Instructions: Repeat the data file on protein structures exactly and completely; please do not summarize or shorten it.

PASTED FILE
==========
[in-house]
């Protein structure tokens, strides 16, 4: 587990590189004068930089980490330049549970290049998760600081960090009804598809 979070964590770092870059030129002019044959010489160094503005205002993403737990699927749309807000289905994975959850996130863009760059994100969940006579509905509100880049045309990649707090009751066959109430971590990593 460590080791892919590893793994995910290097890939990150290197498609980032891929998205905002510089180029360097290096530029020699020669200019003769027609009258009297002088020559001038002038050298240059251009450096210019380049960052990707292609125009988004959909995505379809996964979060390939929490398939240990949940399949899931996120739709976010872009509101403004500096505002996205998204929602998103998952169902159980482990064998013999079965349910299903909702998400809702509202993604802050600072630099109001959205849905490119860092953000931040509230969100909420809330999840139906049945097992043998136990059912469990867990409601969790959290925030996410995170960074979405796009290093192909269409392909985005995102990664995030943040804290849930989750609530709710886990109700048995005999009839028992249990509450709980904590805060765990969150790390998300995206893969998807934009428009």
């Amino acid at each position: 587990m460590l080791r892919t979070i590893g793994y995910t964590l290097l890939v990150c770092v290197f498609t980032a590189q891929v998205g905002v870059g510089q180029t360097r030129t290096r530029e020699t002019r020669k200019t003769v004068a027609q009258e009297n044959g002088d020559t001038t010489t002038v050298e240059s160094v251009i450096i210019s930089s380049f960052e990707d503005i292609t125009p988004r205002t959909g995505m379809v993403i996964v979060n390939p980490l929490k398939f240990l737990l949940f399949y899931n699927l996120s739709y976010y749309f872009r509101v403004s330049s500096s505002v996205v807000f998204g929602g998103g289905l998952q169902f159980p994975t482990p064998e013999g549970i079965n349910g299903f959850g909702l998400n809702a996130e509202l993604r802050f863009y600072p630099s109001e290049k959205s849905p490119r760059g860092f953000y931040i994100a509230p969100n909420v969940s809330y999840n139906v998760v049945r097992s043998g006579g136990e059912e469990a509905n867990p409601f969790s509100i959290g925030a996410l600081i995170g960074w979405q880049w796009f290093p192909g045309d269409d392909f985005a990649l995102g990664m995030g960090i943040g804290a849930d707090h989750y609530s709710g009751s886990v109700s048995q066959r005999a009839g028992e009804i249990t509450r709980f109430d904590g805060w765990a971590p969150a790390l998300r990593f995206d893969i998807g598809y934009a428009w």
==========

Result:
[in-house]
């Protein structure tokens, strides 16, 4: 587990590189004068930089980490330049549970290049998760600081960090009804598809 979070964590770092870059030129002019044959010489160094503005205002993403737990699927749309807000289905994975959850996130863009760059994100969940006579509905509100880049045309990649707090009751066959109430971590990593 460590080791892919590893793994995910290097890939990150290197498609980032891929998205905002510089180029360097290096530029020699020669200019003769027609009258009297002088020559001038002038050298240059251009450096210019380049960052990707292609125009988004959909995505379809996964979060390939929490398939240990949940399949899931996120739709976010872009509101403004500096505002996205998204929602998103998952169902159980482990064998013999079965349910299903909702998400809702509202993604802050600072630099109001959205849905490119860092953000931040509230969100909420809330999840139906049945097992043998136990059912469990867990409601969790959290925030996410995170960074979405796009290093192909269409392909985005995102990664995030943040804290849930989750609530709710886990109700048995005999009839028992249990509450709980904590805060765990969150790390998300995206893969998807934009428009």
């Amino acid at each position: 587990m460590l080791r892919t979070i590893g793994y995910t964590l290097l890939v990150c770092v290197f498609t980032a590189q891929v998205g905002v870059g510089q180029t360097r030129t290096r530029e020699t002019r020669k200019t003769v004068a027609q009258e009297n044959g002088d020559t001038t010489t002038v050298e240059s160094v251009i450096i210019s930089s380049f960052e990707d503005i292609t125009p988004r205002t959909g995505m379809v993403i996964v979060n390939p980490l929490k398939f240990l737990l949940f399949y899931n699927l996120s739709y976010y749309f872009r509101v403004s330049s500096s505002v996205v807000f998204g929602g998103g289905l998952q169902f159980p994975t482990p064998e013999g549970i079965n349910g299903f959850g909702l998400n809702a996130e509202l993604r802050f863009y600072p630099s109001e290049k959205s849905p490119r760059g860092f953000y931040i994100a509230p969100n909420v969940s809330y999840n139906v998760v049945r097992s043998g006579g136990e059912e469990a509905n867990p409601f969790s509100i959290g925030a996410l600081i995170g960074w979405q880049w796009f290093p192909g045309d269409d392909f985005a990649l995102g990664m995030g960090i943040g804290a849930d707090h989750y609530s709710g009751s886990v109700s048995q066959r005999a009839g028992e009804i249990t509450r709980f109430d904590g805060w765990a971590p969150a790390l998300r990593f995206d893969i998807g598809y934009a428009w």